A Walk in the Woods; Luke 4:1-13, Delivered February 14, 2016

Several years ago, my youngest daughter, Paige, the one who is engaged now,  was living in California-she did a year’s internship in a small town outside of Sacramento, California.  I flew out for a visit.  While I was there we did some sightseeing.  We took a bike tour of some wineries in the Napa Valley, drove over the Golden Gate Bridge,  visited San Francisco and had lunch in China Town.   She had planned a great tour.  One part of my visit wasn’t on my daughter’s itinerary, though.  It was the Muir Redwood Forest.  We drove past some turn off signs, I begged and pleaded, and she relented.  

I don’t think either of us was sorry. It is an impressive thing, that forest. Today it is preserved as a testament to God’s great power and creativity.

 In 1908 President Theodore Roosevelt designated this old-growth redwood forest as the United State's 10th National Monument.  And he named it after the famous conservationist John Muir. 

     Those redwood trees are spectacular.  Some are so huge that if you carved one out, you could easily fit a whole volley ball team inside with room to spare, so said our tour guide; some are as tall as 60 basketball players standing on each others’ shoulders; some are so old that they predate Jesus by over a thousand years.  Because of their age, I think, the Redwoods seem wise-like if we only knew the right language, or had keener hearing, they could impart great wisdom to us.    

      A little area of the forest had been roped off and marked with a sign—how glaringly manmade!  The sign gives to that space the name “cathedral grove.”  We were asked to maintain a respectful silence there and we did.  The only sounds were the crunch, crunch, crunch of feet on gravel and the soft drips of dew sliding off overhead branches and splashing gently on the ground and shrubbery below.  

     Friendly is not the word I’d use to describe that woods—but neither wouldI call it sinister or forbidding, as I’ve often thought the wilderness or desert, that Jesus went to, or was driven to, must have been.   Awe-inspiring, humbling, or even sacred are better words to describe the Redwood forest.  These are perhaps better words to describe the place to which Jesus retreated, too.  He was led by the Spirit to a place of holy solitude, where he could try to get his bearings about the baptism he had just experienced.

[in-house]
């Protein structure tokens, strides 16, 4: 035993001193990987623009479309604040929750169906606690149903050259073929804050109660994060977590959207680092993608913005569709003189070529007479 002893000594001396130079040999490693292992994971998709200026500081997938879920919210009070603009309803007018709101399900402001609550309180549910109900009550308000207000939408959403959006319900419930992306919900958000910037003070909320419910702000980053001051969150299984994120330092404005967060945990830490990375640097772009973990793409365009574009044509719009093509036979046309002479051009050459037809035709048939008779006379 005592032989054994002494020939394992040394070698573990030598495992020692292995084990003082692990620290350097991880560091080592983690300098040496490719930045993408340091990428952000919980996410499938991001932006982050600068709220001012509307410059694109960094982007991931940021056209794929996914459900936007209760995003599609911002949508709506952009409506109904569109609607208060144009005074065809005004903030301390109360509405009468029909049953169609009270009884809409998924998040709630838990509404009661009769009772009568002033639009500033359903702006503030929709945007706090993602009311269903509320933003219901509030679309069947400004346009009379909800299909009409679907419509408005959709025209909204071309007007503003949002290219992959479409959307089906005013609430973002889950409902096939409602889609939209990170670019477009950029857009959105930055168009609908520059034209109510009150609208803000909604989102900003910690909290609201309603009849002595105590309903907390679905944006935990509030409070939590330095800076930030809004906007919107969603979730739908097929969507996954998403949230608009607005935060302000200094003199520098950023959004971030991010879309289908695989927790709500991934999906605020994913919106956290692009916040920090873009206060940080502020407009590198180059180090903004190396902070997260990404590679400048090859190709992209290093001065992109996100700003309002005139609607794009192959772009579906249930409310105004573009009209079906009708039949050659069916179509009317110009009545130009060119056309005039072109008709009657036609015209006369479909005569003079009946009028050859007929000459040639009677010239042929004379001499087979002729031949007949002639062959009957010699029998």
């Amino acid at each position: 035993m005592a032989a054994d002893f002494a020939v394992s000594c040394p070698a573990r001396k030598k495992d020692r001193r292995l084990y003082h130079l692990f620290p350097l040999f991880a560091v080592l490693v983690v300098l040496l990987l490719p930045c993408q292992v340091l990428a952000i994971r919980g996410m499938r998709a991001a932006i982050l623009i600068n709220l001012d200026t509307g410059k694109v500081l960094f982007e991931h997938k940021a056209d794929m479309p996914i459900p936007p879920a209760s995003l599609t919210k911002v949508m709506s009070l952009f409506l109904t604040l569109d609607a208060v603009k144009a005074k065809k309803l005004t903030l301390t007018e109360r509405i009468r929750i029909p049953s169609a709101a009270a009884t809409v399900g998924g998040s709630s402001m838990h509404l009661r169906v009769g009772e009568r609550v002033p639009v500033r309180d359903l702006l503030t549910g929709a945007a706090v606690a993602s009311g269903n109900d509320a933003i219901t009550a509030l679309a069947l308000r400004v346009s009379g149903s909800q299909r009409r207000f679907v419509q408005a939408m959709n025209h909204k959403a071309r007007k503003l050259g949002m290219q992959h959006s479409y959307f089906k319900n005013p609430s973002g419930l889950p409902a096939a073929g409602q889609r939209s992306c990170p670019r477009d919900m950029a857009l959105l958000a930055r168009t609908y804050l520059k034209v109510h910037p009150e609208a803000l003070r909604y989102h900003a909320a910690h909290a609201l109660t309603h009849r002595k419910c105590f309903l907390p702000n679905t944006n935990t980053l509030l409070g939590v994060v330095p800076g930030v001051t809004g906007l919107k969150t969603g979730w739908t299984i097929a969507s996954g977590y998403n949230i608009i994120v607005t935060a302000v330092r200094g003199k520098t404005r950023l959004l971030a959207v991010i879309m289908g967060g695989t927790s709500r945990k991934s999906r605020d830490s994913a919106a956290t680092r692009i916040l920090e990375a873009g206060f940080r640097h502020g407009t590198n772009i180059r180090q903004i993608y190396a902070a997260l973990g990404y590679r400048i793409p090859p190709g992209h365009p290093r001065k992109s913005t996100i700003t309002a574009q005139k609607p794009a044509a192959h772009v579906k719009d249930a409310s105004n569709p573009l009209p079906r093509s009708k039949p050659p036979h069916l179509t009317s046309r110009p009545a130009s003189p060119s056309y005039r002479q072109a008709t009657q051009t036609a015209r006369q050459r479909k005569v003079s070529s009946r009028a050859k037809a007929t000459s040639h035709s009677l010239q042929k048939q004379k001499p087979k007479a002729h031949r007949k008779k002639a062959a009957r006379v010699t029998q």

Remember, when Jesus was baptized by John the Baptist in the Jordan River, the heavens opened up and a voice from above announced, “You are my beloved, with you I am well pleased.” What better place to come to grips with that startling bit of information than in a forest? 

In a forest, Shakespeare says, we are exempt from public haunt; we can meditate, commune with nature, and with God.” “In the woods,” says Shakespeare, “we are able to find tongues in trees, books in the running brooks and sermons in stones.”  And of course, who has spoken the trees into being, authored the running brooks and preached the sermons in stones, if not God? Yes, certainly, forests and wildernesses are sacred places. 

The Celts know that there are places where the veil between heaven and earth is especially, thin.  Forests are thin places where God’s grace can filter through from heaven to us who are earth bound, earthy and definitely earthly creatures.  

Our story for today relates that although God created the forest to which Jesus retreated, and the Holy Spirit accompanied Jesus to the forest, Satan was there, too.           We have here, then, in this particular wilderness, the trinity (God, Jesus and Holy Spirit) plus one.  Carl Jung, that famous Psychologist of the last century, has suggested that rather than a trinity, early Christians would have done better to develop the concept of a quaternity—for certainly evil is an important spiritual force to be reckoned with in our world. Far be it for us, though, to make such a drastic change to our church traditions by dismissing our beloved Trinitarian symbols.

Since we DO lack the quaternity in our faith traditions, though, this story adds some balance.  It is good to spend time reflecting on this story, which in fact has special prominence in the Bible, coming as it does at the beginning of Jesus’ ministry. It is also a story found in three of the four gospels. Without this story, and its emphasis on evil, we run the risk of leading overly optimistic, shall we say, naïve, spiritual lives. With it, we are forced to recognize and even tip our hats to evil.  Its potential sway over us. If we don’t give it sufficient respect, we won’t be motivated to apply our inner resources to countering and hopefully defeating it.